Timothy Morton is Rita Shea Guffey Chair in English at Rice University in Houston, Tex. They have collaborated with Laurie Anderson, Björk, Jennifer Walshe, Hrafnhildur Arnadottir, Sabrina Scott, Adam McKay, Olafur Eliasson, Pharrell Williams and Justin Guariglia. Morton co-wrote and appears in Living in the Future's Past, a 2018 film about global warming, with Jeff Bridges. They are the author of the libretto for the opera Time Time Time by Jennifer Walshe.
Morton has written numerous books and essays on philosophy, ecology, literature, music, art, architecture, design and food. In 2014, they gave the Wellek Lectures in Theory. Morton's new book is Spacecraft (Bloomsbury, September 23, 2021), an intergalactic journey through science fiction and speculative philosophy, revealing real-world political and ecological lessons along the way.
On your nightstand now:
Richard Prum, The Evolution of Beauty: How Darwin's Forgotten Theory of Mate Choice Shapes the Animal World--and Us.
I'm not sure whether even the author knows how important this book is. One: beauty is hardwired into lifeforms, all the way down at least to beetles.
Two: 90% of the world around you, the flowers, the birds, the trees, are made out of female desire without a goal.
Three: This means that the appearance of the world is made out of queer desire.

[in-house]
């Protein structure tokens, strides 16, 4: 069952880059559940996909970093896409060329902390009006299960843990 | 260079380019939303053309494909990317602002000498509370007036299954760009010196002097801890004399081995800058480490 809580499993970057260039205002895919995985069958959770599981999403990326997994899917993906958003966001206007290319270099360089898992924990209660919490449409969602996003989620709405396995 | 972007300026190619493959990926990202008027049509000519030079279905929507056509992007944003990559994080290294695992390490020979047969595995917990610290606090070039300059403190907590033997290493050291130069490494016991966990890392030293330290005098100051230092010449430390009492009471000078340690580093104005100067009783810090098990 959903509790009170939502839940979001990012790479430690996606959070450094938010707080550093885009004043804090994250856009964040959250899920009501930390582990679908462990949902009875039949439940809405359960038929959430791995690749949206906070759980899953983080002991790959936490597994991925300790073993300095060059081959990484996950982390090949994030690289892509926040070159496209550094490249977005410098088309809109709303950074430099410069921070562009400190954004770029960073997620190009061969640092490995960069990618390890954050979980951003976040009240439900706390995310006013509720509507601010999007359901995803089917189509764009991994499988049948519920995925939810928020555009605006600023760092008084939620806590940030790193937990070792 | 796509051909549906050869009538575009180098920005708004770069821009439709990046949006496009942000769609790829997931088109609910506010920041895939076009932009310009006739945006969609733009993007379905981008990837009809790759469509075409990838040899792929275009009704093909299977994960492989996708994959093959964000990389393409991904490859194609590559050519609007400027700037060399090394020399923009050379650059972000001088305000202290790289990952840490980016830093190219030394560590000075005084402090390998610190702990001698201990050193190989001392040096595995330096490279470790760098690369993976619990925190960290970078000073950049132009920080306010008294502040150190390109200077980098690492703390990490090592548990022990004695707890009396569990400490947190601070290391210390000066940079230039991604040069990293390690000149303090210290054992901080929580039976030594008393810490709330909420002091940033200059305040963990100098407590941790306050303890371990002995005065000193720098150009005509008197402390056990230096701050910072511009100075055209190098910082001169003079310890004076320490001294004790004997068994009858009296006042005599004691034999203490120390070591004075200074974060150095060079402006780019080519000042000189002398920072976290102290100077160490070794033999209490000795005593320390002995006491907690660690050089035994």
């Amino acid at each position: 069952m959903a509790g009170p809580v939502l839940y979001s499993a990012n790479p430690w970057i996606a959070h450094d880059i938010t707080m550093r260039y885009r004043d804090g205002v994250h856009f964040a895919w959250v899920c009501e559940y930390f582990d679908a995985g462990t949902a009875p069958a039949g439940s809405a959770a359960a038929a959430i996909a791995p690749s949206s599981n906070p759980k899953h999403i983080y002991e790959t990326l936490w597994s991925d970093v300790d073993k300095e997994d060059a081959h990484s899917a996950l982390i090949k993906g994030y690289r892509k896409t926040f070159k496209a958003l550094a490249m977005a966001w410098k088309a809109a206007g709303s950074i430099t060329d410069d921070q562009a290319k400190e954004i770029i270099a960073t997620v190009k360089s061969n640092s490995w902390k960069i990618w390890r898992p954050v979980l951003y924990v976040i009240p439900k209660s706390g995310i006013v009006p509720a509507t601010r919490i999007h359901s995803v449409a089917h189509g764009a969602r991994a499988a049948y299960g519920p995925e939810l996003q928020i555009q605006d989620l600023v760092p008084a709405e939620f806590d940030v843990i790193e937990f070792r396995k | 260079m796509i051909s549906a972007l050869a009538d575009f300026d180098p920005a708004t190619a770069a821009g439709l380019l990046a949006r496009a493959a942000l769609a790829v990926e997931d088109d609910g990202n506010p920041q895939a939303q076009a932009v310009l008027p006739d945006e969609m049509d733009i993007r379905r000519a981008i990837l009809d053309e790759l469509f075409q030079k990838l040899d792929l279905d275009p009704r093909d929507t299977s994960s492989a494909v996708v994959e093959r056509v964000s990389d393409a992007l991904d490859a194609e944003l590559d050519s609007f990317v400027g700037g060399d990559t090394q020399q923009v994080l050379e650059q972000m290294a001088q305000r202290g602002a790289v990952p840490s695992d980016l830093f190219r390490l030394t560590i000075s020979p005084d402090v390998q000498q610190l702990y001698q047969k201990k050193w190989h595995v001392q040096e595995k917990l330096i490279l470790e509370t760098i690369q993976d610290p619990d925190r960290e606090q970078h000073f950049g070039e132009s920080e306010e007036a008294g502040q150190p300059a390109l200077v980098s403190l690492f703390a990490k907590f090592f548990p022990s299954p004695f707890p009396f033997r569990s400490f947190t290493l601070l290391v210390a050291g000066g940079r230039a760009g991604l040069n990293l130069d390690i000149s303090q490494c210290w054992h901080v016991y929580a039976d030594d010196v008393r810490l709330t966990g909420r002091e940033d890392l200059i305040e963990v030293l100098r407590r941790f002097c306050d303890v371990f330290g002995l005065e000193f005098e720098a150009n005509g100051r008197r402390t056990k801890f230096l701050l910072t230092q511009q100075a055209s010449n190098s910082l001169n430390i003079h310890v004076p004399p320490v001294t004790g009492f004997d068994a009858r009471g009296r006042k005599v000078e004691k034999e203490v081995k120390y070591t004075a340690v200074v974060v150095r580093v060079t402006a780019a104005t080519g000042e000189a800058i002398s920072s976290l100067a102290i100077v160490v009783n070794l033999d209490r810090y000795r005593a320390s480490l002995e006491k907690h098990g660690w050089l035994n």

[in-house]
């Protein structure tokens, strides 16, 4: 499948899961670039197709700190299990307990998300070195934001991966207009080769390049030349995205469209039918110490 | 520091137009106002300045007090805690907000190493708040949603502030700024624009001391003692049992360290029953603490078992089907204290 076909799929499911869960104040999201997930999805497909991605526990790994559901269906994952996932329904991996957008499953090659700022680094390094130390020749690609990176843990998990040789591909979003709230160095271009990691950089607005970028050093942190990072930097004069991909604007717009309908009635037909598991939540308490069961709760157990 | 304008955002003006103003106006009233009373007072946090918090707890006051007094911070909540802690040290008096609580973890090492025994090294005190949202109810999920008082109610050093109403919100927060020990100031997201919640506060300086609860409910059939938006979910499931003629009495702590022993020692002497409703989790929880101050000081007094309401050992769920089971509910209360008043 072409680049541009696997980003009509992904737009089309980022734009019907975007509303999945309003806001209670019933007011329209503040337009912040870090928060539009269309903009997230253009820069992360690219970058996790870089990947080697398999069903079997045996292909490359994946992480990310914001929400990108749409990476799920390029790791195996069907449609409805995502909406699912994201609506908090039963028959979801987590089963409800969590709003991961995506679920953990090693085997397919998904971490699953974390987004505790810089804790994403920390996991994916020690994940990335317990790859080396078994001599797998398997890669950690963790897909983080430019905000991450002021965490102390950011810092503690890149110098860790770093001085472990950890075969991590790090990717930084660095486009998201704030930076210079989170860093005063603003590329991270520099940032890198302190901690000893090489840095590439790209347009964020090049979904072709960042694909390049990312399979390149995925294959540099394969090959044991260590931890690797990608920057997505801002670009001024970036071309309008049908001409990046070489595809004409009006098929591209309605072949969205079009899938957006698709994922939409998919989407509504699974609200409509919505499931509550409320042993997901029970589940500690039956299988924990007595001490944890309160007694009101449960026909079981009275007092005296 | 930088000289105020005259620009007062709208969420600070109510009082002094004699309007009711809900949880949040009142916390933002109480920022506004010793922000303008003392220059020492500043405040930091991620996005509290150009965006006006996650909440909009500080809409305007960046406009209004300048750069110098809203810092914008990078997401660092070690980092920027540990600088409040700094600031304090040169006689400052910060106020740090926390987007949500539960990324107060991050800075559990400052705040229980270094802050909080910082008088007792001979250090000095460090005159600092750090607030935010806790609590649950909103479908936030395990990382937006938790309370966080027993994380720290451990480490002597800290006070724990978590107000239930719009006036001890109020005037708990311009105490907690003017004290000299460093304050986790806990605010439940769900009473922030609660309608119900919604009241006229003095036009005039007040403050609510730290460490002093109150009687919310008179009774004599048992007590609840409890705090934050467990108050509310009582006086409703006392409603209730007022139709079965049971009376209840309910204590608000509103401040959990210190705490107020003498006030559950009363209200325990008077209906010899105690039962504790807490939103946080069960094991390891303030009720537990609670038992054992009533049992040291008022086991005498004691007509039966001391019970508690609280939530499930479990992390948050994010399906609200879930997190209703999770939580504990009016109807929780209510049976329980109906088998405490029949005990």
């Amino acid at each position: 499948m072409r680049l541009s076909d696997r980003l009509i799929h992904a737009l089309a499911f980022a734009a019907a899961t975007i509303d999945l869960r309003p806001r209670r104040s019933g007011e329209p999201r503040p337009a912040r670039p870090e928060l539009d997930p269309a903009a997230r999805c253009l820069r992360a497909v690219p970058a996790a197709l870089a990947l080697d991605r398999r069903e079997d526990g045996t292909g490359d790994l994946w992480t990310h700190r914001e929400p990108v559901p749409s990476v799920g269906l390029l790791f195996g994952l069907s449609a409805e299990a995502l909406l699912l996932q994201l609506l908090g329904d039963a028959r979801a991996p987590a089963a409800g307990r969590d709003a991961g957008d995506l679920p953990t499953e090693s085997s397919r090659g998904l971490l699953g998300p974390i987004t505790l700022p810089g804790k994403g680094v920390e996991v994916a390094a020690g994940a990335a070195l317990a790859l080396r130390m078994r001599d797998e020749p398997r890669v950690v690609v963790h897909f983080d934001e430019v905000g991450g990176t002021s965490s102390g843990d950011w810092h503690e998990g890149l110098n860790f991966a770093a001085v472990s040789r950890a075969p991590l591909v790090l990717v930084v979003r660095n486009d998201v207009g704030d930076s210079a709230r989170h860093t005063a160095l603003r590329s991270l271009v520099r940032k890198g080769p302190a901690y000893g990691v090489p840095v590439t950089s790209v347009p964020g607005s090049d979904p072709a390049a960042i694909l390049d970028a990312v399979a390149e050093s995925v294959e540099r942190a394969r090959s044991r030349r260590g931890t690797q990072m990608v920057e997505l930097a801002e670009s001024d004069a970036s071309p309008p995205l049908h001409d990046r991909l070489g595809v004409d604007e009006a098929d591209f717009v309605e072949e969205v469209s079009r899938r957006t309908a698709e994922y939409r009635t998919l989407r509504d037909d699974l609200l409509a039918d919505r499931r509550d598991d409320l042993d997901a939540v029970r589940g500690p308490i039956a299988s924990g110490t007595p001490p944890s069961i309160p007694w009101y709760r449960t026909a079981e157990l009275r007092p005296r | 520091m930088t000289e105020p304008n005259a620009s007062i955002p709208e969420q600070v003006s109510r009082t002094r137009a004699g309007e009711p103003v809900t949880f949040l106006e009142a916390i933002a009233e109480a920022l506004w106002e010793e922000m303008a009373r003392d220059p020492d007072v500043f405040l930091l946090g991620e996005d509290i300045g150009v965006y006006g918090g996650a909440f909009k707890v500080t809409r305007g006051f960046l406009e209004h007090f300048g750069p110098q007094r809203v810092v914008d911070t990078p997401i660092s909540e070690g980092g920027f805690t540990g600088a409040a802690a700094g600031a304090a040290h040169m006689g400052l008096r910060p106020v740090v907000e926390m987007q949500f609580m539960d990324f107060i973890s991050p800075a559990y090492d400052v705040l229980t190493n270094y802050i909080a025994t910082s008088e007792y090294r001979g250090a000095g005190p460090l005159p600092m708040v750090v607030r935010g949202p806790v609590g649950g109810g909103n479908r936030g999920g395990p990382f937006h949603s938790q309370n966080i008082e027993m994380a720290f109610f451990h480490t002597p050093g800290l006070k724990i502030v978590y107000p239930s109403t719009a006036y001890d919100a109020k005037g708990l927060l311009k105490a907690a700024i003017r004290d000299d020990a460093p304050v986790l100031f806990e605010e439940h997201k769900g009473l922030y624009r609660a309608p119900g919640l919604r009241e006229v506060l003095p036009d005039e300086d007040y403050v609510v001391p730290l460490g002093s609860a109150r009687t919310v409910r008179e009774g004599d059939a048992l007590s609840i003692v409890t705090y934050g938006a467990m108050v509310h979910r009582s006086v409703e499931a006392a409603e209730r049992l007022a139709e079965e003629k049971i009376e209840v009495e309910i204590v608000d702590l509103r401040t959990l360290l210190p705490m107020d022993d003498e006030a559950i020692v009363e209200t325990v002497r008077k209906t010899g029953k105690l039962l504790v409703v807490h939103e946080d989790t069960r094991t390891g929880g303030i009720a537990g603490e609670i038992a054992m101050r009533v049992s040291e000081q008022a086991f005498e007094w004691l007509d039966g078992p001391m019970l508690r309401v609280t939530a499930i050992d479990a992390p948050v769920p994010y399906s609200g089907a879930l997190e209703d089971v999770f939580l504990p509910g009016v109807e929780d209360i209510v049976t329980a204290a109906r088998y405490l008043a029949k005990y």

I've been arguing this for a while just using the funny thoughts in my head. But this is actually proving it, using logic.
Favorite book when you were a child:
Frank Dickens and Ralph Steadman, Fly Away Peter.
A giraffe with a short neck and a bird who can't fly become friends and help each other. You can cry now.
We are all broken. To exist is to be broken. To be a lifeform is to be broken. To think is to be broken. We are one great big malfunction, and so is the rest of the universe. The quicker we can get over ourselves and feel some solidarity with all the other broken beings, the better.
An eye is always an artificial eye. Legs are always prosthetic legs. Your voice is always a synthesized voice.
If you write or type or pick up a phone, you are using a prosthetic device. You are never whole. Whole is a fake concept. So is natural. Nothing in the biosphere is natural.
Your top five authors:
Virginia Woolf, Jane Austen, Charlotte Smith, Samuel Taylor Coleridge, Jacques Derrida.
I tend not to like "authors." I tend to like riffs, phrases, paragraphs, arguments, images.
But Austen and Woolf are the greatest realists of all time, and Austen invented realism. Smith invented goth. Derrida is... Derrida.
Austen, next to Shakespeare, right next, I feel. With a very, very simple technique, which I can teach you if you have about 15 minutes to spare, she siphons off some of your inner space and causes you to poof her characters into 3D. It's called realism, which has nothing to do with detailed descriptions of things in grocery stores. Realism has to do with the feeling of real. That's what Austen is about.
And she's about terrible, agonizing pain. She's not about people holding bone china cups with their little fingers poking out and doing embroidery. She's about women who can't have their own money until they marry, and they are in the lower gentry, so if they do a day of work, they're finished. Outcast. Austen is about patriarchy and class precarity. She's about sexual predators and terrible abuse.